Taking kids to church is hard.
Taking a sensory-sensitive kid to church is no exception. The music and echoes are just so overwhelming. Not to mention the big statues and crowd of people. We had tried the family room -- the speaker was louder than the main area! It was crowded and messy and not comfortable. So we resigned ourselves to limiting his attendance to the main holidays when we HAD to go as a family, but hubby had to go out with him almost right away. We were anxious parents. No one wants to make a scene in church. It was just a hard situation.
I confess-- it was a battle I had stopped fighting. For the sake of our family sanity, I have been just going by myself. It was just less stressful that way. I need church to fill me up for the week and a whole ordeal with an overwhelmed child was not cup-filling. I just tried to bring enough grace home each week for the whole family.
A visiting family member recently asked why I don't take him with me. "It's complicated," I said.
But I know that was a prompting. I had even recently given encouragement to another person in a similar situation about bringing their special-needs child to church. It is funny how sometimes we resist taking our own advice even if we hand it out so easily.
I used to go to church and sit with my Grandma. Some of the most tender memories I have of my grandma were from sitting next to her holding her hand in church. She'd give me a piece of candy -- Werther's -- during the sermon which I thought was so special, but realize now was so I would stay quiet, lol. At this past Sunday's mass I witnessed a young girl and her Grandma and memories came flooding back to me. The closing hymn was also her favorite hymn. Another prompting.
Last night there was an evening healing mass and I am so in awe of that and I wanted to be there. It was at a time of day where I wouldn't easily be able to do a handoff to hubby to watch my son and I felt called to try anyway.
He did so great being quiet. Since it was the "daily mass" format, there was no singing and he commented that he was okay with it because there was no singing. When the priest sang the Alleluia he said "when will he be done singing?" lol. He had an iPad and sat on my lap and kept himself as calm as he could which I know was a gift from God. He was starting to get restless after the homily and I said "this is the important part coming up: when they turn that bread and wine into Jesus" You guys! You should have seen the wonder in his eyes. He sure did pay attention. And when they rang the bells I told him, "It's becoming Jesus." He focused right in on that trying to get that wonderful mystery figured out, along with the rest of us. ❤️
He started getting wiggly; there's a lot of up and down and crowd responses during this point in the Mass. Then we started the Lord's prayer and I just watched this peace come over him as he began to recognize the familiar words and he beamed as he told me "Mama this is OUR prayer!"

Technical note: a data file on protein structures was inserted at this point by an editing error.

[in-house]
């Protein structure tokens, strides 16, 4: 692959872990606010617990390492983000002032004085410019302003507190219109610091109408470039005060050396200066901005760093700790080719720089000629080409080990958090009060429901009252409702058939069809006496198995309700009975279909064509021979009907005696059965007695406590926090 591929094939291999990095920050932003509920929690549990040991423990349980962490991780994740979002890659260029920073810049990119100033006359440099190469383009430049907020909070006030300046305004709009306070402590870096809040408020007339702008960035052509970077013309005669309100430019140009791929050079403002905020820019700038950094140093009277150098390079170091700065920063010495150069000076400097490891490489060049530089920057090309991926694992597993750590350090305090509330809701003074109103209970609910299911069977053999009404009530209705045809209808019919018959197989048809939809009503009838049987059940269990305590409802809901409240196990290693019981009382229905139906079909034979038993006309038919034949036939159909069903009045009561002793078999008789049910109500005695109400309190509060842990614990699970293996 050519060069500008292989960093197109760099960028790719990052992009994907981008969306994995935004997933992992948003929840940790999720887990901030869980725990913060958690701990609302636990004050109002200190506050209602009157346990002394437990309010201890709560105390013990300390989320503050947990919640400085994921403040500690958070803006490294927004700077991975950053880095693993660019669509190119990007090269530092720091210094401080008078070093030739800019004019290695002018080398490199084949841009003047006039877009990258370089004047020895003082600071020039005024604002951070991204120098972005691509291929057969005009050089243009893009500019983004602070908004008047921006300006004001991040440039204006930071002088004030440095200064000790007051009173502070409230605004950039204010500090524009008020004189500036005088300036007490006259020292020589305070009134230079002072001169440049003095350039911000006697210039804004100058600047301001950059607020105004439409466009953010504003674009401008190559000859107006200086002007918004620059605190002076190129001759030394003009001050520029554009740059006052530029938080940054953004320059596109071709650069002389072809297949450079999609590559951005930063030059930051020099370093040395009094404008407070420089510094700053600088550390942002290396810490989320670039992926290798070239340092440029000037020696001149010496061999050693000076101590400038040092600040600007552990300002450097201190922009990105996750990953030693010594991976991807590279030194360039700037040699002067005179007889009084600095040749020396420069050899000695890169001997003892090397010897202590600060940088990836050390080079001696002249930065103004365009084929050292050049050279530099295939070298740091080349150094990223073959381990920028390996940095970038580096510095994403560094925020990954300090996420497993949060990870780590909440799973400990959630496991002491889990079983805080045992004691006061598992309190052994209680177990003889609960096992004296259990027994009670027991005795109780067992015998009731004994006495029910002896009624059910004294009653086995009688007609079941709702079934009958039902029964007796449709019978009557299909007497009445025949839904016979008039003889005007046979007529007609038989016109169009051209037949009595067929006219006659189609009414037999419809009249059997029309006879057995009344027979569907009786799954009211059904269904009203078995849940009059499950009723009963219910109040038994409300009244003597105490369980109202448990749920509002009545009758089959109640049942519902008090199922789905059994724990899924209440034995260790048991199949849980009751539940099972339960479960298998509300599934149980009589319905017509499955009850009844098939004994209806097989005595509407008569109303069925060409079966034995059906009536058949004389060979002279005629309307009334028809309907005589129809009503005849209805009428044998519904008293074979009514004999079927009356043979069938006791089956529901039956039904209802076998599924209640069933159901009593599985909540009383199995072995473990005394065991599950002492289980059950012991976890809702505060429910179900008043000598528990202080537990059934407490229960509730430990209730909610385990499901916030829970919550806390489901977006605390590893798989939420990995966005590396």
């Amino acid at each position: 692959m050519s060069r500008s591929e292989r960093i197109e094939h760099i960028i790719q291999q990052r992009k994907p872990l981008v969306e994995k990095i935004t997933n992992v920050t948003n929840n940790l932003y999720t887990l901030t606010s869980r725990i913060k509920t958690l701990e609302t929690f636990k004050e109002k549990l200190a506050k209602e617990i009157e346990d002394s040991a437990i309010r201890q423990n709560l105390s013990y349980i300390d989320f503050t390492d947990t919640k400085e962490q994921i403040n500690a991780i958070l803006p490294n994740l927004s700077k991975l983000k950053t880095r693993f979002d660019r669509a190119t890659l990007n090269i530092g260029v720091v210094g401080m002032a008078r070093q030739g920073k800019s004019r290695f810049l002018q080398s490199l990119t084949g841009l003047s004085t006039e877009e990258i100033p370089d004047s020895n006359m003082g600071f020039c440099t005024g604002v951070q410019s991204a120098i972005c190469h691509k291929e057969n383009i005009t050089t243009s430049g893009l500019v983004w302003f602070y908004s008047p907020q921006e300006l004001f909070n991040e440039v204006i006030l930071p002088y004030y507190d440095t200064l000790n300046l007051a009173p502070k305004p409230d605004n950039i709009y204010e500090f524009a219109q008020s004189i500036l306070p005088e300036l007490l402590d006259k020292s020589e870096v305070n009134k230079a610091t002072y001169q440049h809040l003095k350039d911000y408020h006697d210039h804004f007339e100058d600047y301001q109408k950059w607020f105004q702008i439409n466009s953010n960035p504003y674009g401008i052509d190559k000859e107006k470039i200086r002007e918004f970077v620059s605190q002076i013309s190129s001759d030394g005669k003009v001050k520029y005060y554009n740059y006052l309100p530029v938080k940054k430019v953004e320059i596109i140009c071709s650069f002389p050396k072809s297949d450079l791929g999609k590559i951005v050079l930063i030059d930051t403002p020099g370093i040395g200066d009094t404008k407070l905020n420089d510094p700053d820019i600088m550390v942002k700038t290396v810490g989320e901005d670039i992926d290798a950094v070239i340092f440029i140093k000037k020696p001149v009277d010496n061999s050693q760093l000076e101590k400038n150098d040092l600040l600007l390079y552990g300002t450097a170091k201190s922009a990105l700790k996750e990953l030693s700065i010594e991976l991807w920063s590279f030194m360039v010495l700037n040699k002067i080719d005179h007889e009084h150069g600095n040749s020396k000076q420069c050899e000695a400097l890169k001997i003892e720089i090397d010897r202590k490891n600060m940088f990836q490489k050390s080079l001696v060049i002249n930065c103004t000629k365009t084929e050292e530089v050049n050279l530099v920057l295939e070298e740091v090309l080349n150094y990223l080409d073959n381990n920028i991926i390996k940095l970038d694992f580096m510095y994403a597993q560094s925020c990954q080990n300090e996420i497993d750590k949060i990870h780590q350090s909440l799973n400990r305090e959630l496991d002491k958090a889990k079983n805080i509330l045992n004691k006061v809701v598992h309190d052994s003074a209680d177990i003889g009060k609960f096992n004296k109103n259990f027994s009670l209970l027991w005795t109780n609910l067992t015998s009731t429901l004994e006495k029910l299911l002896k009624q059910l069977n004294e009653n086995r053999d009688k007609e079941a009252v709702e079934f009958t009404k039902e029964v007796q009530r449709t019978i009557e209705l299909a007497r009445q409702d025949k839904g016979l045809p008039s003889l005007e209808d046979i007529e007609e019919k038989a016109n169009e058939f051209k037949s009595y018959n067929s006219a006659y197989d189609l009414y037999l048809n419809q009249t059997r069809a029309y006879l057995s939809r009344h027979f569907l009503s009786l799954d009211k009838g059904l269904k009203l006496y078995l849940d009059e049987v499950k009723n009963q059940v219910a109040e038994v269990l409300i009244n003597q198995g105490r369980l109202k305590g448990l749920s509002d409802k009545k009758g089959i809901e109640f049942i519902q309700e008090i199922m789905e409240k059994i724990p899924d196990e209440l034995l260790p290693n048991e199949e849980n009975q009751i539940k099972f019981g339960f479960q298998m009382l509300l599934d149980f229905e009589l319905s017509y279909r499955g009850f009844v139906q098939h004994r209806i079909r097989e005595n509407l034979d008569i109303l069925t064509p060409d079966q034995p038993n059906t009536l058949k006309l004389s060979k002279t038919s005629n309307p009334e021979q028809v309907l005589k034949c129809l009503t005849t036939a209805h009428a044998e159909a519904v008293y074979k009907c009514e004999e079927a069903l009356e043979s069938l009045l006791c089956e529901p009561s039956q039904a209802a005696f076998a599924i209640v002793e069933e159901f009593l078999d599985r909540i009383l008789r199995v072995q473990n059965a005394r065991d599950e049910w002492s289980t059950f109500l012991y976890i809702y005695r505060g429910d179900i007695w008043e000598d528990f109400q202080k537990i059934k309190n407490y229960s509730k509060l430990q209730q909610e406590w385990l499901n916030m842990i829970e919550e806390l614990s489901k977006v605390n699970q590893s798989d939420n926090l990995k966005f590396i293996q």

We were probably disruptive with our whispering and his game music (which we negotiated to keep at level 1 so he could still hear it). He didn't sit perfectly and politely next to me and rise and fall with the motions of the crowd the way I see other 5 year-olds do in Sunday Mass. It was not perfect from the outside, but to me, it was perfect. He received the wonder and grace and joy of the presence of the Eucharist--probably to a greater extent that night than most of the parishioners who habitually do the motions. He gained confidence in his ability to handle an unfamiliar and uncomfortable situation. And so did I.
Not sure if you're the same as me but I get caught thinking it has to be a certain way. That people think something about me. That if I can't do it the RIGHT WAY, then I should be ashamed, or that I shouldn't try because we don't fit.
But the truth is, Jesus is for everyone. I know this but sometimes I get tricked into not believing that to be true for my circumstances. The readings yesterday and today happen to be about children, the faith of a child. Of course they were! Because Jesus wanted us there! He wanted us to receive the gifts that He had waiting for us last night.
There is no shame in bringing children to church. It is hard, no matter what, but it is so good. It is so important. I have a renewed courage to make this a priority. It's definitely not Jesus who makes us feel shame or embarrassment or fear about our children's behavior in church-- it is the enemy. Even though I know the scriptures and know that we will receive grace, it can just feel so heavy and hard to fight that spiritual battle. But He makes a way for us if we seek it. I am so grateful that way was made for us last night and that I could tell you about it so that I may encourage others of you who can identify with this. Tuesday night mass might just be our new routine. See you there?
I'm Lisa Yau